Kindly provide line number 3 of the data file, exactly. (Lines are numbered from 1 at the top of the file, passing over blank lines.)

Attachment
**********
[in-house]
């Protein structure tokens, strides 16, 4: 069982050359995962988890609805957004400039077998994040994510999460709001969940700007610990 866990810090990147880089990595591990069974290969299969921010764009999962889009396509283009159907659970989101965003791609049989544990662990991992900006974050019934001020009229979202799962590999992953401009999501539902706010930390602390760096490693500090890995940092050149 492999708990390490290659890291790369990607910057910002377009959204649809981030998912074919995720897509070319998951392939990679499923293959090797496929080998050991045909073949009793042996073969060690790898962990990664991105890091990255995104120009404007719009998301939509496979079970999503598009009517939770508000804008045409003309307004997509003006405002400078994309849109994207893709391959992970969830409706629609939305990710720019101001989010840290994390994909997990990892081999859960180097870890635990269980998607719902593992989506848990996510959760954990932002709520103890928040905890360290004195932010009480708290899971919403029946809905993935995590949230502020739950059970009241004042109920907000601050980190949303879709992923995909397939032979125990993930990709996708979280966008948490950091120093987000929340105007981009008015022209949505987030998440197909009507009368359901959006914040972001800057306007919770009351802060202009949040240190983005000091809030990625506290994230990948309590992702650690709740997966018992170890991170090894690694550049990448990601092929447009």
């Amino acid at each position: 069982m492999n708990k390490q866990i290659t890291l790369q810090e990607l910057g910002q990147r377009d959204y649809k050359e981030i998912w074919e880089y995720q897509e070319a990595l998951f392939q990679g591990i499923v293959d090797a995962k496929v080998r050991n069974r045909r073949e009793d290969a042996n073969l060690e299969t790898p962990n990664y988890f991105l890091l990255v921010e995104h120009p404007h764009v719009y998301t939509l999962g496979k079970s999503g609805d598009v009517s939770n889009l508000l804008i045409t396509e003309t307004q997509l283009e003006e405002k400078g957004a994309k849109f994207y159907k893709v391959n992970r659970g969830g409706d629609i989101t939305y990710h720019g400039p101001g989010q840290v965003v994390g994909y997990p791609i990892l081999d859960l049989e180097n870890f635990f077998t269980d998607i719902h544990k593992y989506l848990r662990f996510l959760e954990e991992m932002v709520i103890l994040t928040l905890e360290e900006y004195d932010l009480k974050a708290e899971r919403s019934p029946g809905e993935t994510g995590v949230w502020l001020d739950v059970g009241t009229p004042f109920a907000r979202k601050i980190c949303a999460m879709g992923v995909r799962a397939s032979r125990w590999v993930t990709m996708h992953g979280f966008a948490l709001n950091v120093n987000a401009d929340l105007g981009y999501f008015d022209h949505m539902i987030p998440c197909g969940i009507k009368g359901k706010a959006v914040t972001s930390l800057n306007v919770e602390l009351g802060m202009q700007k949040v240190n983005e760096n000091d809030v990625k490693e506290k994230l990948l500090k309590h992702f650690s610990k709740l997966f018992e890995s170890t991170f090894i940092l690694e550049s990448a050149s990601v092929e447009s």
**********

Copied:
């Amino acid at each position: 069982m492999n708990k390490q866990i290659t890291l790369q810090e990607l910057g910002q990147r377009d959204y649809k050359e981030i998912w074919e880089y995720q897509e070319a990595l998951f392939q990679g591990i499923v293959d090797a995962k496929v080998r050991n069974r045909r073949e009793d290969a042996n073969l060690e299969t790898p962990n990664y988890f991105l890091l990255v921010e995104h120009p404007h764009v719009y998301t939509l999962g496979k079970s999503g609805d598009v009517s939770n889009l508000l804008i045409t396509e003309t307004q997509l283009e003006e405002k400078g957004a994309k849109f994207y159907k893709v391959n992970r659970g969830g409706d629609i989101t939305y990710h720019g400039p101001g989010q840290v965003v994390g994909y997990p791609i990892l081999d859960l049989e180097n870890f635990f077998t269980d998607i719902h544990k593992y989506l848990r662990f996510l959760e954990e991992m932002v709520i103890l994040t928040l905890e360290e900006y004195d932010l009480k974050a708290e899971r919403s019934p029946g809905e993935t994510g995590v949230w502020l001020d739950v059970g009241t009229p004042f109920a907000r979202k601050i980190c949303a999460m879709g992923v995909r799962a397939s032979r125990w590999v993930t990709m996708h992953g979280f966008a948490l709001n950091v120093n987000a401009d929340l105007g981009y999501f008015d022209h949505m539902i987030p998440c197909g969940i009507k009368g359901k706010a959006v914040t972001s930390l800057n306007v919770e602390l009351g802060m202009q700007k949040v240190n983005e760096n000091d809030v990625k490693e506290k994230l990948l500090k309590h992702f650690s610990k709740l997966f018992e890995s170890t991170f090894i940092l690694e550049s990448a050149s990601v092929e447009s």